Ports from around the Mediterranean coast have agreed to form a specific organisation to promote the region’s role in global maritime trade and to cooperate on issues including security, the environment and supply chain innovation.
The decision follows the inaugural Medports Forum held in Marseille on November 29-30, which was organised by Intermed Gateways – an association of Barcelona, Genoa and Marseille Fos – and the intergovernmental Union for the Mediterranean. The event attracted more than 100 delegates, who also agreed to hold another forum in 2017.
Participants included representatives of 25 port authorities from throughout southern Europe and North Africa as well as Bulgaria, Turkey and Israel. Together with professionals from the Euro-Mediterranean shipping and logistics sectors, they met to explore collaboration over business development and sharing best practice.
Discussions centred on the ports’ strategic position at the crossroads of international shipping routes, with particular emphasis on container trades. It was noted that average growth in box volumes over the past two years had been faster in Mediterranean ports than in the north European range. This underlined support for a ‘southern gateway alternative’ strategy offering new routes to Europe-wide markets via Med ports and innovative overland logistics corridors.
Marseille Fos CEO and current Intermed Gateways chair Christine Cabau Woehrel told delegates: “We want to set the conditions for an efficient Mediterranean alternative to the northern port routes…by sharing our experiences, by developing new shipping routes and supply chain models, by promoting training and by developing IT solutions to create smart ports.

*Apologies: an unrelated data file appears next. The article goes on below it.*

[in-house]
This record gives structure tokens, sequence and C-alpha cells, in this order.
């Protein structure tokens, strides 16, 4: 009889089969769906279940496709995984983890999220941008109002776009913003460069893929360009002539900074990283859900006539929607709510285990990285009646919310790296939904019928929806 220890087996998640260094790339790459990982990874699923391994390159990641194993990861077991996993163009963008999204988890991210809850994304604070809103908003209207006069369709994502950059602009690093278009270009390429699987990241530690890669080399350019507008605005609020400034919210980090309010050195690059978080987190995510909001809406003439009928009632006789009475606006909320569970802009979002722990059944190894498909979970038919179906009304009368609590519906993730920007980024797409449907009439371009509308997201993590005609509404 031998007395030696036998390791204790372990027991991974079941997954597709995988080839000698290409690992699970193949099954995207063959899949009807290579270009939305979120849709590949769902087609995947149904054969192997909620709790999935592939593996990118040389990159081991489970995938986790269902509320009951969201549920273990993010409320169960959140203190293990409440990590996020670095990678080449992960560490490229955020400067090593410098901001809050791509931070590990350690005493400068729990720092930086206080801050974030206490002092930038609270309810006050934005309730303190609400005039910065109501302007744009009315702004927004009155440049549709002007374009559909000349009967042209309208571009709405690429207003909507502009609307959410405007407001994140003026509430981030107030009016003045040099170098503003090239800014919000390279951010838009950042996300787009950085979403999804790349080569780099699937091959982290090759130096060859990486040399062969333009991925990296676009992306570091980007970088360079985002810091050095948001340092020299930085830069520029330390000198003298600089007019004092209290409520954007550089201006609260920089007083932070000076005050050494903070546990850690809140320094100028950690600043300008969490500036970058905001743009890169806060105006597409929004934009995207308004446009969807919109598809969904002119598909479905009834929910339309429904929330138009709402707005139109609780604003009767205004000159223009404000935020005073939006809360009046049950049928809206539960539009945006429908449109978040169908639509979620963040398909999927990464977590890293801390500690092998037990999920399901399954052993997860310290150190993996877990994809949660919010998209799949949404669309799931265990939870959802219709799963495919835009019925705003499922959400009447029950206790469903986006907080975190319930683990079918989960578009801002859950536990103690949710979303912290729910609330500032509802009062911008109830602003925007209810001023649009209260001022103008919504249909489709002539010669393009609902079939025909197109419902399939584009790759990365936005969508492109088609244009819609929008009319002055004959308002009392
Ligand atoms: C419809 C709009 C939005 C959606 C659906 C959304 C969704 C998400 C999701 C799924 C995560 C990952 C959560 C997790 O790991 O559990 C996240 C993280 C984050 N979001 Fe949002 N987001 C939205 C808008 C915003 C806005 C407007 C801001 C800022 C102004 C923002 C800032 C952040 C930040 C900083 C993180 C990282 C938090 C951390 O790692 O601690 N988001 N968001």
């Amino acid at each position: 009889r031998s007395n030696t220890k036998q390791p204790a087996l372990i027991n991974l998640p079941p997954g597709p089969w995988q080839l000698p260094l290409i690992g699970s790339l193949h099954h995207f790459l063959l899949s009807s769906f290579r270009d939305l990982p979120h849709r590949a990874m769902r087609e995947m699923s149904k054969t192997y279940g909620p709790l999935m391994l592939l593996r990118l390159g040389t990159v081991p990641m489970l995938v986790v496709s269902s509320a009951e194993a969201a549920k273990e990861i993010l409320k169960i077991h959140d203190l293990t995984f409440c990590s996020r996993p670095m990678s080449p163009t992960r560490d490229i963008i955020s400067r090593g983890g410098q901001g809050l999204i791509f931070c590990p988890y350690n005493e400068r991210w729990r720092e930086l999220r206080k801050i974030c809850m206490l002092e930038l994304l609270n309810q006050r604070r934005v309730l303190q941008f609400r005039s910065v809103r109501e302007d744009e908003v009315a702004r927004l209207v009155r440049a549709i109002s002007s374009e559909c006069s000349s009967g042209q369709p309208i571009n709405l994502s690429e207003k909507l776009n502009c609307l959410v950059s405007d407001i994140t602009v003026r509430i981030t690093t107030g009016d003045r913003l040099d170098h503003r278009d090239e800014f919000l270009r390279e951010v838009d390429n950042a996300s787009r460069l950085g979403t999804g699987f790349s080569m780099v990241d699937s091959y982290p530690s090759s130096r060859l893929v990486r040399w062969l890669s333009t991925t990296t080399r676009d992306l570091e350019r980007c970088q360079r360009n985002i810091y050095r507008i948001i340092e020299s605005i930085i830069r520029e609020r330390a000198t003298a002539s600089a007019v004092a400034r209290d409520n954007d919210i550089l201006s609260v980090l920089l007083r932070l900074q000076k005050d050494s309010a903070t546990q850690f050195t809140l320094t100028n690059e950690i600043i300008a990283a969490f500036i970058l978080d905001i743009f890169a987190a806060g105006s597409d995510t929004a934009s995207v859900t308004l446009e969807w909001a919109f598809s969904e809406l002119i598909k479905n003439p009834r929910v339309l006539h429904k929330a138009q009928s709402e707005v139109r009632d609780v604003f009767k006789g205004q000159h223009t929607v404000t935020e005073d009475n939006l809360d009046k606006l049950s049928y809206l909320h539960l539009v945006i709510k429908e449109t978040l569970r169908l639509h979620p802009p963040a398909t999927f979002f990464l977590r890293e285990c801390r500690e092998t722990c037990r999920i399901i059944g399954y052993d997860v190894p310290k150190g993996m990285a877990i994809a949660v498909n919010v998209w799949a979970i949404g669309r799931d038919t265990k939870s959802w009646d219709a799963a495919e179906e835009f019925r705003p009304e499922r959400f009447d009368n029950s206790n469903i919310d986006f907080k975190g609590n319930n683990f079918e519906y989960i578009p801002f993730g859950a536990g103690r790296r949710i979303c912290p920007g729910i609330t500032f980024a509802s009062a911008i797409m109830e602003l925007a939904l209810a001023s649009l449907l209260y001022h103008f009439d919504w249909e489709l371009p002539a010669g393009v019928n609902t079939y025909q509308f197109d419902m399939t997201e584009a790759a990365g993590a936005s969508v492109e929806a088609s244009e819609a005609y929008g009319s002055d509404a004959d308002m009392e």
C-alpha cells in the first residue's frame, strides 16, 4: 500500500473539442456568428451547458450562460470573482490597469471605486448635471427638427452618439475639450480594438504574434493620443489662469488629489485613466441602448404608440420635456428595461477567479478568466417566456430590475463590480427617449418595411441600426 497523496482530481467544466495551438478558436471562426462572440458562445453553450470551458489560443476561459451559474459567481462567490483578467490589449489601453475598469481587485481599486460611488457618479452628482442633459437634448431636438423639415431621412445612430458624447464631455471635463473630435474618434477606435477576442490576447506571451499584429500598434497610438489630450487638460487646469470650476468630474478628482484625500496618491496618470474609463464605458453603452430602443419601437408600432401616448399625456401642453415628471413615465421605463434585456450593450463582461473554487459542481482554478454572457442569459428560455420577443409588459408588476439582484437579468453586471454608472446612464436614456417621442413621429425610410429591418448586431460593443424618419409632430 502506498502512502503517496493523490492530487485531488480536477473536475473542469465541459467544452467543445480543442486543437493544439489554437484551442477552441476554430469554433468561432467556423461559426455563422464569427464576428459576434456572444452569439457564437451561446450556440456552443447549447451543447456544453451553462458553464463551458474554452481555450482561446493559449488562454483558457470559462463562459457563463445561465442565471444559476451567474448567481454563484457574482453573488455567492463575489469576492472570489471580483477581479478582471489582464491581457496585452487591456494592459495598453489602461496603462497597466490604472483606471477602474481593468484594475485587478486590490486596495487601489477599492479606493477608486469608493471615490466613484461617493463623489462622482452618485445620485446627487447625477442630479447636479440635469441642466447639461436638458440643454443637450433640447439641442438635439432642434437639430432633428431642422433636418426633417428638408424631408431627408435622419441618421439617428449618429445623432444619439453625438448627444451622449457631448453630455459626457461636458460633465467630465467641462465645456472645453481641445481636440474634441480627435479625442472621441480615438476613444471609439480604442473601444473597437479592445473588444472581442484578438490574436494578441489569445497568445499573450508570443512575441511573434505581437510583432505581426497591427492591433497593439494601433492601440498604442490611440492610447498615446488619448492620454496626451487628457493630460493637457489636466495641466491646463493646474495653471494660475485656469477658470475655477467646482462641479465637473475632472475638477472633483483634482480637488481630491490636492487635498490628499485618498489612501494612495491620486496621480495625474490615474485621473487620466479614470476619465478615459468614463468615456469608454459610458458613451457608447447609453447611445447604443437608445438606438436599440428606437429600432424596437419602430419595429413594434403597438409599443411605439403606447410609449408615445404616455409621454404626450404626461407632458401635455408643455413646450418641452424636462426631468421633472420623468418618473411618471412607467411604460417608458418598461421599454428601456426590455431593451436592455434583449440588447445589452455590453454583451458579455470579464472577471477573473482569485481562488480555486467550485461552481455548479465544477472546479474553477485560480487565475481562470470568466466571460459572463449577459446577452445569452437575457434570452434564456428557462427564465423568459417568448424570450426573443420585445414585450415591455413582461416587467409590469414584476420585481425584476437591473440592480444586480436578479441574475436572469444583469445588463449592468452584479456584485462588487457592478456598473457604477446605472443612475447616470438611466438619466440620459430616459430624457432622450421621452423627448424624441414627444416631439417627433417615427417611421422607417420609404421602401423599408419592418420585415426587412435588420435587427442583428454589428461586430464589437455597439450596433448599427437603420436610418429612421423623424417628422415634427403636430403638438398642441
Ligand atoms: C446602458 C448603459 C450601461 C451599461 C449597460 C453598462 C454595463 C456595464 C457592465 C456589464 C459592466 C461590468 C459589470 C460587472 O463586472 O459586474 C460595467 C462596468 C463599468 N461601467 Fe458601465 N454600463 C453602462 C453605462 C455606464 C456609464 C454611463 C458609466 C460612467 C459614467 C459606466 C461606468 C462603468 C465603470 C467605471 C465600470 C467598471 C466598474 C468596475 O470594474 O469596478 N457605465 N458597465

“It is only by working together that we will be able to face the numerous challenges to make this region a major world shipping area on a long-term basis. We are meeting for the first time but it is up to you to make sure it is not the last and to trigger a new dynamism between Med ports.”
Marseille bridge re-opens after damage repairs
One of the two bridges providing vehicle access between the port basins and sea wall in Marseille is back in service after six months of damage repair work.
The Pont Pinede, a bascule (drawbridge) design dating from 1931, had been closed since being struck by a ship under tow in February 2015. Merchant ships were largely unaffected because they rarely have to navigate from one end of the port to the other, while vehicles used the alternative Pont d’Arenc. However, service vessels – tugs, supply craft and fireboats – had to detour via the wall’s seaward side.
Damage to the 95-metre long twin-span bridge required one of the bascule pivots to be totally replaced. The reconstruction combined modern methods with 1930’s aesthetics and was built ashore before being assembled on site. Several items of damaged operating machinery were also replaced. The other pivot required steelwork repairs and repainting.
Most of the project was contracted to heritage specialist company Matiere, but port authority personnel were also involved, focusing mainly on electrical works.